House of Stuart Buried James i 1603-1625 Westminster Charles i 1625-1649 Windsor Commonwealth 1649- until ‘Restoration’ 1660 Charles ii 1660-1685 Westminster James ii (deposed) 1685-1689 Paris William & Mary 1689-1702 Westminster Anne 1702-1714 Westminster
House of Stuart
House of Hanover
House of Hanover Buried George i 1714-1727 Hanover George ii 1727-1760 Westminster George iii 1760-1820 Windsor George iv 1820-1830 Windsor William iv 1830-1837 Windsor Victoria 1837-1901 Frogmore
House of Saxe-Coburg & Gotha
House of Saxe-Coburg & Gotha Buried Edward vii 1901-1910 Windsor
House of Windsor
House of Windsor Buried George v 1910-1936 Windsor Edward viii (Abdicated) Jan-Dec 1936 Frogmore George vi 1936-1952 Windsor Elizabeth ii 1952-
Battle Abbey – Conquest – 1066
The Battle of Hastings was fought on ‘Senlac Hill’ some ten miles from the town on October 14th 1066. The two armies were led by William, Duke of Normandy, and Harold – King of England. Above and below are views of the battle site.
Below, is the slab laid down on the spot where King Harold fell and died. It was later to be the site of the High Altar of the Abbey Church that William had built to commemorate his victory. William was crowned King on Christmas Day 1066.
The monument below was erected in 1903 by a French Society – ‘Le Souvenir Normand’ – and stands a few yards away from where Harold was killed. An approximate translation is:
‘God is with us Into the historic field of Senlac where fell the brave Harold the Saxon, 837 years after the battle which gave Norman Law to Great Britain, Le Souvenir Normand come from the edges of the Seine and proclaim with joy the peace of Normandy’s Sisters.’
King Stephen was buried in the now demolished Faversham Abbey next to the present Parish Church of St Mary of Charity, seen below.
A brass memorial plate reads: ‘In memory of Stephen, King of England, buried at Faversham ADMCLIV’ (1154).
Canterbury Cathedral can be seen through this link and below left and right:
Below: the site on which Thomas Becket – Archbishop of Canterbury – was murdered in 1170 after a misunderstood outburst by King Henry ii – ‘will no-one rid me of this turbulent priest?’ His name is dramatically engraved in the pavement in front of the Altar.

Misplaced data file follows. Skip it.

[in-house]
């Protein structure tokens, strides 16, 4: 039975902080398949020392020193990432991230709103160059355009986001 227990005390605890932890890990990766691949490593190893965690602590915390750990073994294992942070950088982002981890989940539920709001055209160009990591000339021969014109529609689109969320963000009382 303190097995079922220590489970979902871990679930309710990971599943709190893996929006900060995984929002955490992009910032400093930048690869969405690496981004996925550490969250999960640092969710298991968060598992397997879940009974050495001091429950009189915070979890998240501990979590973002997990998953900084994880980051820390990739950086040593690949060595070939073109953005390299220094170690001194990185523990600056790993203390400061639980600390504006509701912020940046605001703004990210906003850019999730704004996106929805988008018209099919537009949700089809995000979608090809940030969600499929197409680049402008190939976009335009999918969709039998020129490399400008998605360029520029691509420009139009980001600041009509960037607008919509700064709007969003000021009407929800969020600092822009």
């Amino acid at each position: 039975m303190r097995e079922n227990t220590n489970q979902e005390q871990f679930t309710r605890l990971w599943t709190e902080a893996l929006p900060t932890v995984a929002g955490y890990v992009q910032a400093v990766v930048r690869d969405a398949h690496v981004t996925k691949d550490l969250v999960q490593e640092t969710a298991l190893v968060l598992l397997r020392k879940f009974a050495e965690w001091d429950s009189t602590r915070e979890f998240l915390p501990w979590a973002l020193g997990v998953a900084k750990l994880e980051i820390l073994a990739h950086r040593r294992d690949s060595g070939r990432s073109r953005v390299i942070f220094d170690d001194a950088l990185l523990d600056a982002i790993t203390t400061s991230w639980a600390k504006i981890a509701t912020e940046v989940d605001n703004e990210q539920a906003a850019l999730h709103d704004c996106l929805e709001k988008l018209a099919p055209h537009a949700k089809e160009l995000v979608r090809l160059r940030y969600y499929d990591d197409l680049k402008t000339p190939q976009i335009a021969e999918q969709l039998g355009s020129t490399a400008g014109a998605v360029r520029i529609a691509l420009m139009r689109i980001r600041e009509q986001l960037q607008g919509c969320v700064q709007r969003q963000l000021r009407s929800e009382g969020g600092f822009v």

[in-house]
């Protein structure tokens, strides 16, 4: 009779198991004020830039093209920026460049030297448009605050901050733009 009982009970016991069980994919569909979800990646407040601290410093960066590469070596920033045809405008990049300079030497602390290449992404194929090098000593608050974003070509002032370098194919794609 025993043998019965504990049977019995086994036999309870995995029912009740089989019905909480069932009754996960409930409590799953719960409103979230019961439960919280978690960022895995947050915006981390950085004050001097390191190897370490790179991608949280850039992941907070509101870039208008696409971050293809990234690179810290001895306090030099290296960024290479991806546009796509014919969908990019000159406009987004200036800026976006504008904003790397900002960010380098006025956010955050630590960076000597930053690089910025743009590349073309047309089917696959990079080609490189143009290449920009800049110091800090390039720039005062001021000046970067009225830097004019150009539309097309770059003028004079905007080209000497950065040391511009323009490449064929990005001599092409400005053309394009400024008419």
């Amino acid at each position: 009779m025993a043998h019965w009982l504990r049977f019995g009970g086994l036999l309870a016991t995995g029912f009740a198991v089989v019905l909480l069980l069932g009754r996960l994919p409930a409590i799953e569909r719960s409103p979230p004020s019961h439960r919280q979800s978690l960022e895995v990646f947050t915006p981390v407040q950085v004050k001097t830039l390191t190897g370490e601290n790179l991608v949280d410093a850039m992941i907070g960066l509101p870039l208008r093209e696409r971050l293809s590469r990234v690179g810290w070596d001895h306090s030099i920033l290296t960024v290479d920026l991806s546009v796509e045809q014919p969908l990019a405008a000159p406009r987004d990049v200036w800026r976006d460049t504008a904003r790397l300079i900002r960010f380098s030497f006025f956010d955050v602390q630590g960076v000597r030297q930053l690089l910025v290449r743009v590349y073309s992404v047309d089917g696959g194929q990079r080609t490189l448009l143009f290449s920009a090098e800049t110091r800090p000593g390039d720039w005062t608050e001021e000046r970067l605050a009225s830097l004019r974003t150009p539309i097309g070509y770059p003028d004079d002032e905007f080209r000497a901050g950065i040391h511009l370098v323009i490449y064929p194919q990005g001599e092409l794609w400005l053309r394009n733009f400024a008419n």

Below left: the tomb of Edward the Black Prince (of Wales) – ‘ich dien‘, 1330-1376, son of Edward iii.
Above right, the tomb of Henry iv 1399-1413. His body was taken from London to Canterbury by boat when a storm arose. It is said that the superstitious sailors threw his body overboard, substituting another. An examination of the coffin in 1823 gave strength to this legend, as clothing, absence of regalia and other signs, all pointed to a commoner’s burial.
Westminster Abbey & The Tower of London
Below is a list of the sixteen English Monarchs (and Mary Queen of Scots) buried in Westminster Abbey and Royalty buried in St Peter ad Vincula in the Tower of London:
Edward the Confessor 1042-1066 Henry iii 1216-1272 Edward i 1272-1307 Edward iii 1327-1377 Richard ii 1377-1399 Henry v 1413-1422 Edward v 1483- 2 months Henry vii 1485-1509 Edward vi 1547-1553 Mary i 1553-1558 Mary Queen of Scots Elizabeth i 1558-1603 James i 1603-1625 Charles ii 1660-1685 William & Mary 1689-1702 Anne 1702-1714 George ii 1727-1760
Tower of London Anne Boleyn 2nd wife of Henry viii Catherine Howard 5th wife of Henry viii Lady Jane Grey nine day Queen
Sixteen English Monarchs (and Mary Queen of Scots) are buried in Westminster Abbey. First, however, a number of views taken en-route to the Abbey. Below left: my ‘headquarters’, and right: Admiral Nelson.
Above left: Viscount Montgomery and right: the Cenotaph. Below left: Horseguards, and right: Buckingham Palace.
Below left: the Houses of Parliament, and right: the Sovereign’s Entrance.
Photography in Westminster Abbey is prohibited and, although I visited every Royal Tomb, I am only able to provide a selection of links (below) to online photographs. A full list of Monarchs buried in Westminster Abbey is provided on the ‘post’ above this one.
These links will take you to: the West Front, The Nave, Coronation Chair, (the Stone of Scone which occupied the space beneath the seat was returned to Scotland in recent years), The Choir, Elizabeth I (her half-sister Mary i is buried in the same vault but there is no monument), Henry vii Chapel (beneath which are several more royal vaults), Mary Queen of Scots and the tomb of King Edward the Confessor (who built the Abbey).
The only photograph that was allowed (below), was one of myself, after having played the five manual organ which has 106 stops including some organists’ ‘dream’ stops such as a thirty two foot double Ophicleide and Bombarde’s and Clarions.
The Tower of London
The Tower of London was built in 1078 by William the Conqueror and within it is the Jewel House in which the Crown Jewels of the Realm are held.
It was also for many centuries, a prison and place of execution for the nobility and some Royalty. Lesser mortals were not afforded the privacy and dignity of being beheaded in the precincts of the Tower, but were removed to Tower Hill for despatch in front of large noisy crowds who had arrived early for the ‘entertainment’.
The White Tower and Tower Bridge can be viewed through these links. Below left: Traitors’ Gate, and right: the Changing the Guard at the Jewel House.
Below left: the Site of the Scaffold, and right: the Chapel of St Peter ad Vincula (‘St Peter without chains’ wherein those executed were buried):
Below: the Altar in the Chapel beneath which are the mortal remains of Anne Boleyn (second wife of Henry viii), Catherine Howard (fifth wife of Henry viii) and Lady Jane Grey (the nine day Queen).